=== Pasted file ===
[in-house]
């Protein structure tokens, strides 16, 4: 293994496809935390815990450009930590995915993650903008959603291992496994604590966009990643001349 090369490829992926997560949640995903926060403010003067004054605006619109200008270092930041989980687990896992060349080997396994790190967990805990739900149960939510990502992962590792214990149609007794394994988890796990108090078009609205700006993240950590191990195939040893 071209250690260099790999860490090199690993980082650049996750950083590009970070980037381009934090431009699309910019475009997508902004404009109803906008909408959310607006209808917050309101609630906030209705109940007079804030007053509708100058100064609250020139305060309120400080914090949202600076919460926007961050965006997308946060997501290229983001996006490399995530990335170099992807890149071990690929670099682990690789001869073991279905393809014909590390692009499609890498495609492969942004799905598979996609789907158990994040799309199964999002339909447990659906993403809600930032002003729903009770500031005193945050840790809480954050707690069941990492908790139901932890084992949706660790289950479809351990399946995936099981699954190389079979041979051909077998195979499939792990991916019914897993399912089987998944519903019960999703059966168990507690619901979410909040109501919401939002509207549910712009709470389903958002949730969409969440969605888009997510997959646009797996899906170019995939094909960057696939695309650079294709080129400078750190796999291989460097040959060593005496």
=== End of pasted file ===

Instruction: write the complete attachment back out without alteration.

[in-house]
């Protein structure tokens, strides 16, 4: 293994496809935390815990450009930590995915993650903008959603291992496994604590966009990643001349 090369490829992926997560949640995903926060403010003067004054605006619109200008270092930041989980687990896992060349080997396994790190967990805990739900149960939510990502992962590792214990149609007794394994988890796990108090078009609205700006993240950590191990195939040893 071209250690260099790999860490090199690993980082650049996750950083590009970070980037381009934090431009699309910019475009997508902004404009109803906008909408959310607006209808917050309101609630906030209705109940007079804030007053509708100058100064609250020139305060309120400080914090949202600076919460926007961050965006997308946060997501290229983001996006490399995530990335170099992807890149071990690929670099682990690789001869073991279905393809014909590390692009499609890498495609492969942004799905598979996609789907158990994040799309199964999002339909447990659906993403809600930032002003729903009770500031005193945050840790809480954050707690069941990492908790139901932890084992949706660790289950479809351990399946995936099981699954190389079979041979051909077998195979499939792990991916019914897993399912089987998944519903019960999703059966168990507690619901979410909040109501919401939002509207549910712009709470389903958002949730969409969440969605888009997510997959646009797996899906170019995939094909960057696939695309650079294709080129400078750190796999291989460097040959060593005496």